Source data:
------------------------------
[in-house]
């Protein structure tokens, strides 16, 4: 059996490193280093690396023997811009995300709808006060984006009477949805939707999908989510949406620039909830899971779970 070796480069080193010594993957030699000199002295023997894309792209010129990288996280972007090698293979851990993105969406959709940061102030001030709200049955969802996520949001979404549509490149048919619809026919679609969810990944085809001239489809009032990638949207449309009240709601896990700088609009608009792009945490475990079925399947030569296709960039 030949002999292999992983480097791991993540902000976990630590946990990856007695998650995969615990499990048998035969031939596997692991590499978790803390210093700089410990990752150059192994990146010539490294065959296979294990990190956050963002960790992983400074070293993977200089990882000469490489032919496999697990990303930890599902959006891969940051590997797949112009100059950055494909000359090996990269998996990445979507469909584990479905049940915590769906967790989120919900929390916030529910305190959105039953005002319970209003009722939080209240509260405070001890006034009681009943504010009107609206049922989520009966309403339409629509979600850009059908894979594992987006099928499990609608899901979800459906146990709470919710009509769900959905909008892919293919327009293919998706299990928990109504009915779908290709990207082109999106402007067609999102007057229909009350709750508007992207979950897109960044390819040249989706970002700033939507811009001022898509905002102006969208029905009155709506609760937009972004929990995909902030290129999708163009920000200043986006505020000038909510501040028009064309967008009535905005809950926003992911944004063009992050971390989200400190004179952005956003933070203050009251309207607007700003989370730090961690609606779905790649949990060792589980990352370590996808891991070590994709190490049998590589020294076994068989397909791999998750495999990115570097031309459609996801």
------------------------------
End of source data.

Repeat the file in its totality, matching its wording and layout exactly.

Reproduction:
[in-house]
């Protein structure tokens, strides 16, 4: 059996490193280093690396023997811009995300709808006060984006009477949805939707999908989510949406620039909830899971779970 070796480069080193010594993957030699000199002295023997894309792209010129990288996280972007090698293979851990993105969406959709940061102030001030709200049955969802996520949001979404549509490149048919619809026919679609969810990944085809001239489809009032990638949207449309009240709601896990700088609009608009792009945490475990079925399947030569296709960039 030949002999292999992983480097791991993540902000976990630590946990990856007695998650995969615990499990048998035969031939596997692991590499978790803390210093700089410990990752150059192994990146010539490294065959296979294990990190956050963002960790992983400074070293993977200089990882000469490489032919496999697990990303930890599902959006891969940051590997797949112009100059950055494909000359090996990269998996990445979507469909584990479905049940915590769906967790989120919900929390916030529910305190959105039953005002319970209003009722939080209240509260405070001890006034009681009943504010009107609206049922989520009966309403339409629509979600850009059908894979594992987006099928499990609608899901979800459906146990709470919710009509769900959905909008892919293919327009293919998706299990928990109504009915779908290709990207082109999106402007067609999102007057229909009350709750508007992207979950897109960044390819040249989706970002700033939507811009001022898509905002102006969208029905009155709506609760937009972004929990995909902030290129999708163009920000200043986006505020000038909510501040028009064309967008009535905005809950926003992911944004063009992050971390989200400190004179952005956003933070203050009251309207607007700003989370730090961690609606779905790649949990060792589980990352370590996808891991070590994709190490049998590589020294076994068989397909791999998750495999990115570097031309459609996801």